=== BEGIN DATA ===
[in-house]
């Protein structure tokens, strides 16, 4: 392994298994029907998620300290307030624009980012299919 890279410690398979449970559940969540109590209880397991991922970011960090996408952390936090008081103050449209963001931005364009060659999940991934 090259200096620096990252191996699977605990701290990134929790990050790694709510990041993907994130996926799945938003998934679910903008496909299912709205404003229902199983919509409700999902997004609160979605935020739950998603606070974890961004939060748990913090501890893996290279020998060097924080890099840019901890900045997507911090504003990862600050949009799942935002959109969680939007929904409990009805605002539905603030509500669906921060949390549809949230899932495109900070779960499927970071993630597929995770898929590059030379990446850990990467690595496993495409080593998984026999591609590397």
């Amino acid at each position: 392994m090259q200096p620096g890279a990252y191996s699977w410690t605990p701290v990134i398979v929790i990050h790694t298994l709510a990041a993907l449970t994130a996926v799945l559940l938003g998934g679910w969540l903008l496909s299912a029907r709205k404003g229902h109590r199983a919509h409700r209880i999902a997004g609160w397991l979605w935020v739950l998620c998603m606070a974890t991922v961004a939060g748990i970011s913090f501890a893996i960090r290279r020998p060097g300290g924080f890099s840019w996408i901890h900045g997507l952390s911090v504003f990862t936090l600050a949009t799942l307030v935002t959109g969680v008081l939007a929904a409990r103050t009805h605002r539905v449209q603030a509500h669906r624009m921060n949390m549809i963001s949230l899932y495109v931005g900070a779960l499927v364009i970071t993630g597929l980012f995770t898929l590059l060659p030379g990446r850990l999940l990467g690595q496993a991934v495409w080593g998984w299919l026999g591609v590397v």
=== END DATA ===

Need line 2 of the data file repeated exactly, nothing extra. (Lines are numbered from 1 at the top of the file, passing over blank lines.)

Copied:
């Protein structure tokens, strides 16, 4: 392994298994029907998620300290307030624009980012299919 890279410690398979449970559940969540109590209880397991991922970011960090996408952390936090008081103050449209963001931005364009060659999940991934 090259200096620096990252191996699977605990701290990134929790990050790694709510990041993907994130996926799945938003998934679910903008496909299912709205404003229902199983919509409700999902997004609160979605935020739950998603606070974890961004939060748990913090501890893996290279020998060097924080890099840019901890900045997507911090504003990862600050949009799942935002959109969680939007929904409990009805605002539905603030509500669906921060949390549809949230899932495109900070779960499927970071993630597929995770898929590059030379990446850990990467690595496993495409080593998984026999591609590397």